“The Solace of Trees” reading

Into the forest of subconscious.

FILE+-+A+customer+shops+for+books+at+Prairie+Lights+Bookstore+on+Thursday%2C+April+27%2C+2017.+%28The+Daily+Iowan%2FNick+Rohlman%29

FILE – A customer shops for books at Prairie Lights Bookstore on Thursday, April 27, 2017. (The Daily Iowan/Nick Rohlman)

The Solace of Trees, by Robert Madrygin, is a novel about Bosnian war orphan Amir, who navigates his way through the horrors of war, the ever-present effects of PTSD, the loss of his family, post-9/11 America, and the outlasting force of hope.

Madrygin will read from his novel 7 p.m. [Sept. 6] at Prairie Lights, 15 S. Dubuque St.

The author primarily drew inspiration from the Bosnian and Syrian wars and felt the depth of the suffering.

“One side of me would feel hopeless,” Madrygin said. “I think at the heart of the book there is the struggle between two human conditions: hope and hopelessness.”

The story follows Amir after he becomes deaf and mute when his family is killed in the Bosnian war. He finds his way to a U.N. refugee camp with the help of his deep connection with nature.

Trees, which become are vital tableaux in the novel, originates with Madrygin and his unique childhood.

“I go back to my own childhood,” he said. “When I was a boy and we moved back to the States, we did not have a television, so I would go out and play in the woods. Moving place to place, nature was my stable friend. Trees are an extraordinary life form, and sometimes we forget that.”

Amir is taken to America, where he is cared for by a retired psychology professor. He had lived on a poor subsidized farm in Bosnia. It is a community tied with common relationships, values, and ideals.

Once in America, Amir takes solace in art, which is a vital tool he uses to cope with his trauma. From art-therapy exercises, filmmaking, and writing, Amir delves into the land of self-expression.

Madrygin described art as “an extraordinarily healing process.”

“Today, often we think of art in terms of its economic value,” he said. “Art is a lot like nature. It is available to everybody. It is a healing force. It is not really about the fame of the person partaking in it.”

Arrested for possible terrorist ties with his film professor, Amir must battle a xenophobic, misled, and marginalizing post-9/11-culture. To prove his innocence, Amir must relive a past so daunting, tragic, and insurmountable that it empowers him. The most important way the reader relates to Amir is through what Madrygin calls “the unconscious.”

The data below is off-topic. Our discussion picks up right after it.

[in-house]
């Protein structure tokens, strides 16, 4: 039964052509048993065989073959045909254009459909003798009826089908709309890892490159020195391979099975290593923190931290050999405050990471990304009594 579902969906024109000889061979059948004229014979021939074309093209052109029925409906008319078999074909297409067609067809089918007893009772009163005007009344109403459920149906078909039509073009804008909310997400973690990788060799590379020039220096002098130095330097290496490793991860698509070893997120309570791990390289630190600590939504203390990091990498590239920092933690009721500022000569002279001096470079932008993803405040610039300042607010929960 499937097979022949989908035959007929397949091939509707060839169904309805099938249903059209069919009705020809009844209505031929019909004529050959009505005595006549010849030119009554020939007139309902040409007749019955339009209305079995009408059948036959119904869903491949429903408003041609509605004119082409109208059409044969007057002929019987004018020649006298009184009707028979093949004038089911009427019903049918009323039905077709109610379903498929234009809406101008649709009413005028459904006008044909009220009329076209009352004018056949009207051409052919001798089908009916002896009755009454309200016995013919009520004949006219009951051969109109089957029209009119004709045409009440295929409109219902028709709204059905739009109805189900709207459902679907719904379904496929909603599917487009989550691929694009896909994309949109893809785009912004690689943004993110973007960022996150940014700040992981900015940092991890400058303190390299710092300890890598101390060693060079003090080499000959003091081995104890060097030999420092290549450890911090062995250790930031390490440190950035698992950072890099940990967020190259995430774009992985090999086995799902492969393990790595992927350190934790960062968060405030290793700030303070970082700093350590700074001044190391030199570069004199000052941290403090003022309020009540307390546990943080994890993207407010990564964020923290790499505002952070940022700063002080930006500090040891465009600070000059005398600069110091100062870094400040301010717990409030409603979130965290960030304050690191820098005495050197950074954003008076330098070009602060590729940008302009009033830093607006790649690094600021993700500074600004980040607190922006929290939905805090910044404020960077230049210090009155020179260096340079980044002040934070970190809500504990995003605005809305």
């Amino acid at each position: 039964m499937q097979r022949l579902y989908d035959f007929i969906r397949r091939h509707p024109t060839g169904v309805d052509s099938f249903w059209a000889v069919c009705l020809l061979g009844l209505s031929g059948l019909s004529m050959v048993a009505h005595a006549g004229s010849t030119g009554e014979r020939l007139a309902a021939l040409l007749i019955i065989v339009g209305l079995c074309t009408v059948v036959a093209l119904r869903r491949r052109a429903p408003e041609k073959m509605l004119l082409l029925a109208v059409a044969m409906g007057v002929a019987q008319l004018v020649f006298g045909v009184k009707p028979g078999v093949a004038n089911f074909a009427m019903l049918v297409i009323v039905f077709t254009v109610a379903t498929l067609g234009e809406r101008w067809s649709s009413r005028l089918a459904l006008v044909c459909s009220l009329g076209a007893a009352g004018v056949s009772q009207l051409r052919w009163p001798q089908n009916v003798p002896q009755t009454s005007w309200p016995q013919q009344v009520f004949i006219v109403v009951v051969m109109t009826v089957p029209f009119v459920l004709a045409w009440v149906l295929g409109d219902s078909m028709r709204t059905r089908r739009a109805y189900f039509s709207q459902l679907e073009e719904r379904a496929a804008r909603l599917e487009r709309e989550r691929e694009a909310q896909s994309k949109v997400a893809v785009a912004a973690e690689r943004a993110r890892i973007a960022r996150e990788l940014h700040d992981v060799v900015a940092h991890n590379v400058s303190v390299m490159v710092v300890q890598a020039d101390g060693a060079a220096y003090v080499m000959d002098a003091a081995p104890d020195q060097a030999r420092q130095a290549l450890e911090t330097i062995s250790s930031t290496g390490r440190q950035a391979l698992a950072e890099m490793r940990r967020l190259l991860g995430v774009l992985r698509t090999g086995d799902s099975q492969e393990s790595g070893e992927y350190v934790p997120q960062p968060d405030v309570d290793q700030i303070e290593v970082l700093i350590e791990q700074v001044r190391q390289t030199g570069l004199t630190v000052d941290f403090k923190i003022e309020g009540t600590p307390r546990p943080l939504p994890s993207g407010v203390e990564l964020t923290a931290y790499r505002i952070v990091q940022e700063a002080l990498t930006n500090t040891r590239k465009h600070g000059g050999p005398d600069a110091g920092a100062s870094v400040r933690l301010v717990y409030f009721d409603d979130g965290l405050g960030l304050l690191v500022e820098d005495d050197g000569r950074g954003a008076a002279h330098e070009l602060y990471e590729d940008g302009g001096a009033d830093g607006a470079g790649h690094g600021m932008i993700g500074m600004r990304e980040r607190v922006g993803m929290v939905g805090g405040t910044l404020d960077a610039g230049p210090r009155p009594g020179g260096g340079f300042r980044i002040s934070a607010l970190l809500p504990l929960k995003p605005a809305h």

“We are dealing with the unconscious all the time, but the emotion of it is rarely brought up within our communication with one another. Relationships between the external and the internal becomes a very critical element in how we deal with life, how we process the conditions in which we live … I hope by using the subconscious we would get a better sense of what it’s like to have gone through something like that.”

Madrygin makes us view the world from the perspective of Amir. This third person, past tense narrative, reads like a reflection. Madrygin draws us in with poetic language, haunting descriptions, an enduring plot, and a triumphant call for hope. His experience and his conversations with war orphans, PTSD victims, and immigrants over the years have helped shape the novel.

“It did not come in a definitive moment,” Madrygin said. “It comes very subtly and almost as a passing thought. If it returns, then it has actually begun to start itself … I wanted to talk about our world now in relation to armed conflict.”

Looking back on his life and début novel, Madrygin holds Iowa City close to his heart. In truth, this part of his life involves a stroke of luck and quite a bit of humor.

While on vacation, Madrygin happened to meet Holly Carver, the former head of the University of Iowa Press. The two began to talk, and the rest of her Iowa City travel group took him under their wing. Carver told him one day he could very well end up at Prairie Lights.

Now his book tour starts in Iowa City, and Madrygin has proved that with hope anything is possible.

“The first place I saw on the list was Prairie Lights, and I was absolutely delighted,” he said. “Instead of feeling frightened by this whole process, I feel like I am going home.”

When: 7 p.m. [Sept. 6]

Where: Prairie Lights, 15 S. Dubuque

Admission: Free

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